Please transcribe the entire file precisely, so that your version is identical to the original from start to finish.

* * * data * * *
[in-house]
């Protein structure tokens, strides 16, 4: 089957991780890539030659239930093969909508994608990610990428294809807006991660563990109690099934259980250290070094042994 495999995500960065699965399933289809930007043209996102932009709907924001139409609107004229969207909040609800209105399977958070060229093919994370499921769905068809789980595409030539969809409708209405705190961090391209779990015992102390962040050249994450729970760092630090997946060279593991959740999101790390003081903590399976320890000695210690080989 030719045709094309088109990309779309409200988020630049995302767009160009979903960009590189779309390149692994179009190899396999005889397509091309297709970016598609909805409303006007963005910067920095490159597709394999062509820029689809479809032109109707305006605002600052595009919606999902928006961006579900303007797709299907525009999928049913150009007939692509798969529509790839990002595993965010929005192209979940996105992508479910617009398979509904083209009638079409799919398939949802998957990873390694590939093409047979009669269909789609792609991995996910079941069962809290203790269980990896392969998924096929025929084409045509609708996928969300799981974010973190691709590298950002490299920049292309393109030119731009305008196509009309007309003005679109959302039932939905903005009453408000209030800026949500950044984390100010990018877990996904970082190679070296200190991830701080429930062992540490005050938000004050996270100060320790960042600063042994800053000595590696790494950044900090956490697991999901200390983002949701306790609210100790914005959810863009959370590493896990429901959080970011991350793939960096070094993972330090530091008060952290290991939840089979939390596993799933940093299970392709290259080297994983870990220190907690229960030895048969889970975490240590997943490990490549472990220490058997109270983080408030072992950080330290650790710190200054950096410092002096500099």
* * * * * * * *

[in-house]
């Protein structure tokens, strides 16, 4: 089957991780890539030659239930093969909508994608990610990428294809807006991660563990109690099934259980250290070094042994 495999995500960065699965399933289809930007043209996102932009709907924001139409609107004229969207909040609800209105399977958070060229093919994370499921769905068809789980595409030539969809409708209405705190961090391209779990015992102390962040050249994450729970760092630090997946060279593991959740999101790390003081903590399976320890000695210690080989 030719045709094309088109990309779309409200988020630049995302767009160009979903960009590189779309390149692994179009190899396999005889397509091309297709970016598609909805409303006007963005910067920095490159597709394999062509820029689809479809032109109707305006605002600052595009919606999902928006961006579900303007797709299907525009999928049913150009007939692509798969529509790839990002595993965010929005192209979940996105992508479910617009398979509904083209009638079409799919398939949802998957990873390694590939093409047979009669269909789609792609991995996910079941069962809290203790269980990896392969998924096929025929084409045509609708996928969300799981974010973190691709590298950002490299920049292309393109030119731009305008196509009309007309003005679109959302039932939905903005009453408000209030800026949500950044984390100010990018877990996904970082190679070296200190991830701080429930062992540490005050938000004050996270100060320790960042600063042994800053000595590696790494950044900090956490697991999901200390983002949701306790609210100790914005959810863009959370590493896990429901959080970011991350793939960096070094993972330090530091008060952290290991939840089979939390596993799933940093299970392709290259080297994983870990220190907690229960030895048969889970975490240590997943490990490549472990220490058997109270983080408030072992950080330290650790710190200054950096410092002096500099």